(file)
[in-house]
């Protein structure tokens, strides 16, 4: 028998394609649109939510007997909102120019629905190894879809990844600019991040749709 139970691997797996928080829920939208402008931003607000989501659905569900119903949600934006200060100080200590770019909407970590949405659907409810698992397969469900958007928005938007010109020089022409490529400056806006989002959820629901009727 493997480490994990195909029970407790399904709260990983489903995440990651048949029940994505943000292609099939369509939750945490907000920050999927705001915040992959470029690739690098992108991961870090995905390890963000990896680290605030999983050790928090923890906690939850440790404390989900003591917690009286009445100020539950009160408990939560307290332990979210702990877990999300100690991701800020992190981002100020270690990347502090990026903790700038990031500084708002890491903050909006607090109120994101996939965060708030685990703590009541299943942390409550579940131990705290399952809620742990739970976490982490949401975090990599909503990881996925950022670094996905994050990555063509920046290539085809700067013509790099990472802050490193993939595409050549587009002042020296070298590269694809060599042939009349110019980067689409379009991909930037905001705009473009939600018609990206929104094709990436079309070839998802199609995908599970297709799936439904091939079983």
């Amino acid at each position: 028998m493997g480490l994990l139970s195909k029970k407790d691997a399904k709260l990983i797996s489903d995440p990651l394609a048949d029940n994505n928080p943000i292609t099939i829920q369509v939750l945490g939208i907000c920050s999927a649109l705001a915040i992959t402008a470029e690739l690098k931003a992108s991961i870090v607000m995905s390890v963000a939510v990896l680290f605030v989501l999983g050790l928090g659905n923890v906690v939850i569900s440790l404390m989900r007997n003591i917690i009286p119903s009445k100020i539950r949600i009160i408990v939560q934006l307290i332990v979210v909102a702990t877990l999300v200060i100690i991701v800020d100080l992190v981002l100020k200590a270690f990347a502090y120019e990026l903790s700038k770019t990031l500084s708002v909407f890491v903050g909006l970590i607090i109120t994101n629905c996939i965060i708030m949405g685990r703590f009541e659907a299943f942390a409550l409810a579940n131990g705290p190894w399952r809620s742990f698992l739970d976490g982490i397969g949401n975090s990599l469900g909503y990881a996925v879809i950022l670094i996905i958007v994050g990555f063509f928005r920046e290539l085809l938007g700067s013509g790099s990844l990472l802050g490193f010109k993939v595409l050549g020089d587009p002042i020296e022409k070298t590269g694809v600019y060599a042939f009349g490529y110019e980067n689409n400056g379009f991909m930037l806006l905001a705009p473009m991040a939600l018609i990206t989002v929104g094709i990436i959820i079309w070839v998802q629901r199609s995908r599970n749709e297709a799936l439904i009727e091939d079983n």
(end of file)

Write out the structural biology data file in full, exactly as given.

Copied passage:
[in-house]
């Protein structure tokens, strides 16, 4: 028998394609649109939510007997909102120019629905190894879809990844600019991040749709 139970691997797996928080829920939208402008931003607000989501659905569900119903949600934006200060100080200590770019909407970590949405659907409810698992397969469900958007928005938007010109020089022409490529400056806006989002959820629901009727 493997480490994990195909029970407790399904709260990983489903995440990651048949029940994505943000292609099939369509939750945490907000920050999927705001915040992959470029690739690098992108991961870090995905390890963000990896680290605030999983050790928090923890906690939850440790404390989900003591917690009286009445100020539950009160408990939560307290332990979210702990877990999300100690991701800020992190981002100020270690990347502090990026903790700038990031500084708002890491903050909006607090109120994101996939965060708030685990703590009541299943942390409550579940131990705290399952809620742990739970976490982490949401975090990599909503990881996925950022670094996905994050990555063509920046290539085809700067013509790099990472802050490193993939595409050549587009002042020296070298590269694809060599042939009349110019980067689409379009991909930037905001705009473009939600018609990206929104094709990436079309070839998802199609995908599970297709799936439904091939079983």
């Amino acid at each position: 028998m493997g480490l994990l139970s195909k029970k407790d691997a399904k709260l990983i797996s489903d995440p990651l394609a048949d029940n994505n928080p943000i292609t099939i829920q369509v939750l945490g939208i907000c920050s999927a649109l705001a915040i992959t402008a470029e690739l690098k931003a992108s991961i870090v607000m995905s390890v963000a939510v990896l680290f605030v989501l999983g050790l928090g659905n923890v906690v939850i569900s440790l404390m989900r007997n003591i917690i009286p119903s009445k100020i539950r949600i009160i408990v939560q934006l307290i332990v979210v909102a702990t877990l999300v200060i100690i991701v800020d100080l992190v981002l100020k200590a270690f990347a502090y120019e990026l903790s700038k770019t990031l500084s708002v909407f890491v903050g909006l970590i607090i109120t994101n629905c996939i965060i708030m949405g685990r703590f009541e659907a299943f942390a409550l409810a579940n131990g705290p190894w399952r809620s742990f698992l739970d976490g982490i397969g949401n975090s990599l469900g909503y990881a996925v879809i950022l670094i996905i958007v994050g990555f063509f928005r920046e290539l085809l938007g700067s013509g790099s990844l990472l802050g490193f010109k993939v595409l050549g020089d587009p002042i020296e022409k070298t590269g694809v600019y060599a042939f009349g490529y110019e980067n689409n400056g379009f991909m930037l806006l905001a705009p473009m991040a939600l018609i990206t989002v929104g094709i990436i959820i079309w070839v998802q629901r199609s995908r599970n749709e297709a799936l439904i009727e091939d079983n």